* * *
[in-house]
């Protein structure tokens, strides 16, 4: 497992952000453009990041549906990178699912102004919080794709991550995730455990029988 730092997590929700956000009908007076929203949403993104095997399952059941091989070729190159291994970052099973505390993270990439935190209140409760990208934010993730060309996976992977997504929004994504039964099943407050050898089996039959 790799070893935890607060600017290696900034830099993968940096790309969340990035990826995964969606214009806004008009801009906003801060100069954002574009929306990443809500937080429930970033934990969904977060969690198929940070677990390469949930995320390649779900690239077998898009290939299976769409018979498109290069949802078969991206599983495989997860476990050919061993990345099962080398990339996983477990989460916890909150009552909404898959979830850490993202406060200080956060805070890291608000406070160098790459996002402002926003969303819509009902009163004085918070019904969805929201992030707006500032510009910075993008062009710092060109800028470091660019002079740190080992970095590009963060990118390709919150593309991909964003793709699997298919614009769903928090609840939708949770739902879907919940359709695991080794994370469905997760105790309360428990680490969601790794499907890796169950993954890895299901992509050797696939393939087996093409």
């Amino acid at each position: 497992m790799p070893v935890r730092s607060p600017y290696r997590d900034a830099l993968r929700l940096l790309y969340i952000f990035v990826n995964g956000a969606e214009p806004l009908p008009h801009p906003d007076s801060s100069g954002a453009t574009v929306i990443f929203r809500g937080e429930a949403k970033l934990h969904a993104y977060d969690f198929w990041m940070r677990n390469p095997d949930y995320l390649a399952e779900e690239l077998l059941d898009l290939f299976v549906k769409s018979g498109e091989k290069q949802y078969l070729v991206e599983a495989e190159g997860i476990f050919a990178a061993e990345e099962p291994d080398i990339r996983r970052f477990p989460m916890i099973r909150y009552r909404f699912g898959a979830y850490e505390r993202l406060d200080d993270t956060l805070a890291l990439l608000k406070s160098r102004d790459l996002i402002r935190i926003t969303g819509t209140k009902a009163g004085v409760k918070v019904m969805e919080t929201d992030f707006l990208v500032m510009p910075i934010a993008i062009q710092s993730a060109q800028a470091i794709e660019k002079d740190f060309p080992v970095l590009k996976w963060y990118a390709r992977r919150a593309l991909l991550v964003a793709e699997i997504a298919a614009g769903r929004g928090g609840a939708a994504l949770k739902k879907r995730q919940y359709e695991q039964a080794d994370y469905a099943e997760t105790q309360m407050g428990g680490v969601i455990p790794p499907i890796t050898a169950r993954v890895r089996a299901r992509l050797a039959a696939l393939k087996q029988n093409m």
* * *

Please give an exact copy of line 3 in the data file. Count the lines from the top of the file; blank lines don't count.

């Amino acid at each position: 497992m790799p070893v935890r730092s607060p600017y290696r997590d900034a830099l993968r929700l940096l790309y969340i952000f990035v990826n995964g956000a969606e214009p806004l009908p008009h801009p906003d007076s801060s100069g954002a453009t574009v929306i990443f929203r809500g937080e429930a949403k970033l934990h969904a993104y977060d969690f198929w990041m940070r677990n390469p095997d949930y995320l390649a399952e779900e690239l077998l059941d898009l290939f299976v549906k769409s018979g498109e091989k290069q949802y078969l070729v991206e599983a495989e190159g997860i476990f050919a990178a061993e990345e099962p291994d080398i990339r996983r970052f477990p989460m916890i099973r909150y009552r909404f699912g898959a979830y850490e505390r993202l406060d200080d993270t956060l805070a890291l990439l608000k406070s160098r102004d790459l996002i402002r935190i926003t969303g819509t209140k009902a009163g004085v409760k918070v019904m969805e919080t929201d992030f707006l990208v500032m510009p910075i934010a993008i062009q710092s993730a060109q800028a470091i794709e660019k002079d740190f060309p080992v970095l590009k996976w963060y990118a390709r992977r919150a593309l991909l991550v964003a793709e699997i997504a298919a614009g769903r929004g928090g609840a939708a994504l949770k739902k879907r995730q919940y359709e695991q039964a080794d994370y469905a099943e997760t105790q309360m407050g428990g680490v969601i455990p790794p499907i890796t050898a169950r993954v890895r089996a299901r992509l050797a039959a696939l393939k087996q029988n093409m």